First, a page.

Election Cycle: It's all about principles — and housing, Hector Bremner tells Stephen Quinn
Mayoral candidate and Early Edition host take a ride through East Vancouver to talk policy
Vancouver mayoral candidate Hector Bremner said he could have parked his principles and contented himself to merely run for council this election.
But, he added, he prides himself on his authenticity — and that's why he says he decided to start a new political party and run for the mayor's seat himself.
"I'm not running because it was a good career move for me," Bremner said. "I've stuck to what I really believe is going to fix our city."
This week, he rode through Grandview-Woodlands and the Downtown Eastside with Bremner of the new Yes Vancouver party.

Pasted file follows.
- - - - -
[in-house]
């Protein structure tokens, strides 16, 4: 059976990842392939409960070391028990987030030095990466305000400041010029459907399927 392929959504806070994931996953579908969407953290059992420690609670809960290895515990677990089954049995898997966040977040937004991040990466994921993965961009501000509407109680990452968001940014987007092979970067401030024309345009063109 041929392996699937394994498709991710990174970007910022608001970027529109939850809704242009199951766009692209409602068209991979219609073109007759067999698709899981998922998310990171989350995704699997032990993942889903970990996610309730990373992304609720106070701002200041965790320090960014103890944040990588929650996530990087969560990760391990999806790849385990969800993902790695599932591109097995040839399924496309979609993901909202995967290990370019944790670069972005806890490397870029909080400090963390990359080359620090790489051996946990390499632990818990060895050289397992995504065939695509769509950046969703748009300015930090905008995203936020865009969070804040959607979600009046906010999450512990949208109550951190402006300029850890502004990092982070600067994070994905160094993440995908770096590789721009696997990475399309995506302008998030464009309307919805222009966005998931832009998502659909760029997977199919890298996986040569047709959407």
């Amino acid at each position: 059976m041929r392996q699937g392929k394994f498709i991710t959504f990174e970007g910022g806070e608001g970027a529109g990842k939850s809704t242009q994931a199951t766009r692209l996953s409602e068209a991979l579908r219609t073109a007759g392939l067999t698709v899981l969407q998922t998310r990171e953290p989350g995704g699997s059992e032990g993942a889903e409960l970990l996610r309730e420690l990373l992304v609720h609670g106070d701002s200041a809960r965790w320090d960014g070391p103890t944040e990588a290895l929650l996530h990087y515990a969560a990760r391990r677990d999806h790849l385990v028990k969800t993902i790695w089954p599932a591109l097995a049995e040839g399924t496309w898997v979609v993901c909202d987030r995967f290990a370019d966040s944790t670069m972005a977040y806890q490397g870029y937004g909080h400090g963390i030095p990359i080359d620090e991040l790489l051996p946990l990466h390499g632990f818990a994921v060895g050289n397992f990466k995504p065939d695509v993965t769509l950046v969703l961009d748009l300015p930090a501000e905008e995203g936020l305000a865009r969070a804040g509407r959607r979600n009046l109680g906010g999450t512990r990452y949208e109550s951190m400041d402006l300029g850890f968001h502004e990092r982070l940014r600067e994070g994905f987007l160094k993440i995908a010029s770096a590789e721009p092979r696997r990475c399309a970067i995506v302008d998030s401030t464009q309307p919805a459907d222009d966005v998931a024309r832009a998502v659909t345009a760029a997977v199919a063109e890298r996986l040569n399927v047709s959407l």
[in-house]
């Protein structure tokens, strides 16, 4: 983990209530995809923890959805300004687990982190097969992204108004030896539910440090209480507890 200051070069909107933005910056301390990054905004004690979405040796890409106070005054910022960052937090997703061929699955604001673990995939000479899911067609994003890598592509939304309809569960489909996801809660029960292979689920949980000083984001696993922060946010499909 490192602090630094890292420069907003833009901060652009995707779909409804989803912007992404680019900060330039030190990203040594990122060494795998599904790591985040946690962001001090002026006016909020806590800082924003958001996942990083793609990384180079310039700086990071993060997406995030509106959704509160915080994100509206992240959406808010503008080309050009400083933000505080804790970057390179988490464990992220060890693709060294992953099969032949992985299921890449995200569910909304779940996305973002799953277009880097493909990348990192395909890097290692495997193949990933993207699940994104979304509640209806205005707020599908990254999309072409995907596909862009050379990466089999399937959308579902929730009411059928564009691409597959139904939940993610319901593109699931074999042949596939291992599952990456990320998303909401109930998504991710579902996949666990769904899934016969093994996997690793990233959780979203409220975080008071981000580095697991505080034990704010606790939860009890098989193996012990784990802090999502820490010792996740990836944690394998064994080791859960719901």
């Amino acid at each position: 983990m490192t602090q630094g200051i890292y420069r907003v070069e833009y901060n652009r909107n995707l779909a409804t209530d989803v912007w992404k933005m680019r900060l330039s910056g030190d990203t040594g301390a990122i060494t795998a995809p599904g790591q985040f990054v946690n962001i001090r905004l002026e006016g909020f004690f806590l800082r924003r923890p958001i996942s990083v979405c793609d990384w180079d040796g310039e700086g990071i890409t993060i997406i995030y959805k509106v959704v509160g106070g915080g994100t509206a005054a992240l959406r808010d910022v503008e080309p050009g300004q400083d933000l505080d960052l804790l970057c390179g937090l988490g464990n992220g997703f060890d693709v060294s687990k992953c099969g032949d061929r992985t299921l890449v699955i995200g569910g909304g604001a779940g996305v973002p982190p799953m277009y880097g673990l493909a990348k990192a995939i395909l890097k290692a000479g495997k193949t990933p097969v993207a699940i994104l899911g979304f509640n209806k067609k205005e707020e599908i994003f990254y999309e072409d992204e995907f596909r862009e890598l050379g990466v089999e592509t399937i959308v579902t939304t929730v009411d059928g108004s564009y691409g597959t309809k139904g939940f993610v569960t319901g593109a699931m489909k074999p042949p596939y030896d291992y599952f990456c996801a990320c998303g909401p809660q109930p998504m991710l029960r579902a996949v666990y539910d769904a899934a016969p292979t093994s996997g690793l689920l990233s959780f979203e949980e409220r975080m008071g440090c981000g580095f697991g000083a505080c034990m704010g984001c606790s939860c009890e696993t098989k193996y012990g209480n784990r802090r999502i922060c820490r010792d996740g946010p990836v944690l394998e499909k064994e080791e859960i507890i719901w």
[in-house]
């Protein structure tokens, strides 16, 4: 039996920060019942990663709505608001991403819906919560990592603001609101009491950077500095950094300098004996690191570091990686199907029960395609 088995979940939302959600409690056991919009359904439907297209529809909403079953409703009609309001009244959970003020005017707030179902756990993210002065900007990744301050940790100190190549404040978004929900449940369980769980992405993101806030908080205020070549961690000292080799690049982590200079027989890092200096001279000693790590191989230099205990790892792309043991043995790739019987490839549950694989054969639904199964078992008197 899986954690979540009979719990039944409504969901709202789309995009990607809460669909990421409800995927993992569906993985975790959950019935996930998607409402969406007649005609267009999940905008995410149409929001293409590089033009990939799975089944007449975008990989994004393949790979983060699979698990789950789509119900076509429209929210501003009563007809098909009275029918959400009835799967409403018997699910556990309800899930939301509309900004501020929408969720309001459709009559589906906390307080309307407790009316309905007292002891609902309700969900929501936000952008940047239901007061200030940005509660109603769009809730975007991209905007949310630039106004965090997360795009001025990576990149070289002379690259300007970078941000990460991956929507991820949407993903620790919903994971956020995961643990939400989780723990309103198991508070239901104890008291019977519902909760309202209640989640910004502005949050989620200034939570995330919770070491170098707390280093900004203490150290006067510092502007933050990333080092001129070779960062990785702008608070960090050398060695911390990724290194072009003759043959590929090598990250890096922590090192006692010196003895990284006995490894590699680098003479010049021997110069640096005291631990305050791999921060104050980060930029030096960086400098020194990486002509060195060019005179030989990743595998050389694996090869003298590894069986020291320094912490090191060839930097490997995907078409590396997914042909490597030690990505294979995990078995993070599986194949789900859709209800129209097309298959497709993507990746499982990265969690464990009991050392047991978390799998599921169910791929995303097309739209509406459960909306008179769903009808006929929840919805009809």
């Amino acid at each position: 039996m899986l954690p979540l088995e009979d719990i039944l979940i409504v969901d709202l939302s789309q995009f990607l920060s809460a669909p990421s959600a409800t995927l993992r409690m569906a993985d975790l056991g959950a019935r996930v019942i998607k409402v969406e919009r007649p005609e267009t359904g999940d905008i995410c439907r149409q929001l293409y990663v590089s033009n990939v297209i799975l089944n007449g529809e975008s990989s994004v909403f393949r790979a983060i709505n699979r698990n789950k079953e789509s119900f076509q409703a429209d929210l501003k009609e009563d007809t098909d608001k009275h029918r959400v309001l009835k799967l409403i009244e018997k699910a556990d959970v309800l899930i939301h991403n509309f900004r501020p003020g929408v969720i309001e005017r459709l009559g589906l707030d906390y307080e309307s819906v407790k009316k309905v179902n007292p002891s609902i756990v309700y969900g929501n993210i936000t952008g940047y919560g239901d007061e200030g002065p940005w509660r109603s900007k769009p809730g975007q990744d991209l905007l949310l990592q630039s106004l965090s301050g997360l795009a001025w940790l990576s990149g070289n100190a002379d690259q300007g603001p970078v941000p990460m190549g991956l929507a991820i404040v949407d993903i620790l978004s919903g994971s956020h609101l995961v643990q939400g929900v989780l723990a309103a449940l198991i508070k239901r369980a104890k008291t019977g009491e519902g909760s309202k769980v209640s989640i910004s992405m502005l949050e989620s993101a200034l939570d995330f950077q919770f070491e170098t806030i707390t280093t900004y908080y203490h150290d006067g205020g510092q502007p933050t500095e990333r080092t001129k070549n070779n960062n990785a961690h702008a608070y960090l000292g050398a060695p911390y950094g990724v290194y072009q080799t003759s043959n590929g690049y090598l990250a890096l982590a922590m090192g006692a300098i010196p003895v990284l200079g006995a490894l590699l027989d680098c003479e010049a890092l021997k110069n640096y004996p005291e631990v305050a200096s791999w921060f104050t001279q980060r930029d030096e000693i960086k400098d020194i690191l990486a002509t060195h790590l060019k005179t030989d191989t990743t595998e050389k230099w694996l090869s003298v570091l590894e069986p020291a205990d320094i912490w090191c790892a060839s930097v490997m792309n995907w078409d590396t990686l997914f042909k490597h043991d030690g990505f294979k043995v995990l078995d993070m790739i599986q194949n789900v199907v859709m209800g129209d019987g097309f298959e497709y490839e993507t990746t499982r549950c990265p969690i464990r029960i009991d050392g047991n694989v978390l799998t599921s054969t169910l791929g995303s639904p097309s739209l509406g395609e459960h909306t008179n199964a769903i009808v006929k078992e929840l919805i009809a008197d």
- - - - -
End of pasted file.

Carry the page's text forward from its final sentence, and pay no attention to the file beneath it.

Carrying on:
What Bremner believes is going to "fix" Vancouver is housing — and lots of it.
His party's website says its platform is still being developed, except on housing, which is the topic of a 49-page action plan.
"This is borne out of a movement of people that wanted to park the politics and get the job done," Bremner told Quinn.
It calls for measures to allow for 50,000 new rental homes in the city in three years; fast-tracking permits; density throughout the city and a citywide "pre-zoning" to prioritize the "highest and best use" of the city's land base.
That approach would benefit the Downtown Eastside, he said, by creating barrier-free housing, offering up city land and speeding up approvals for non-profit housing.
And although Bremner was only elected in a byelection last October, he points out that he is the only mayoral candidate who has sat on council.
"I believe we're going to get the job done," he said.
With files from CBC Radio One's The Early Edition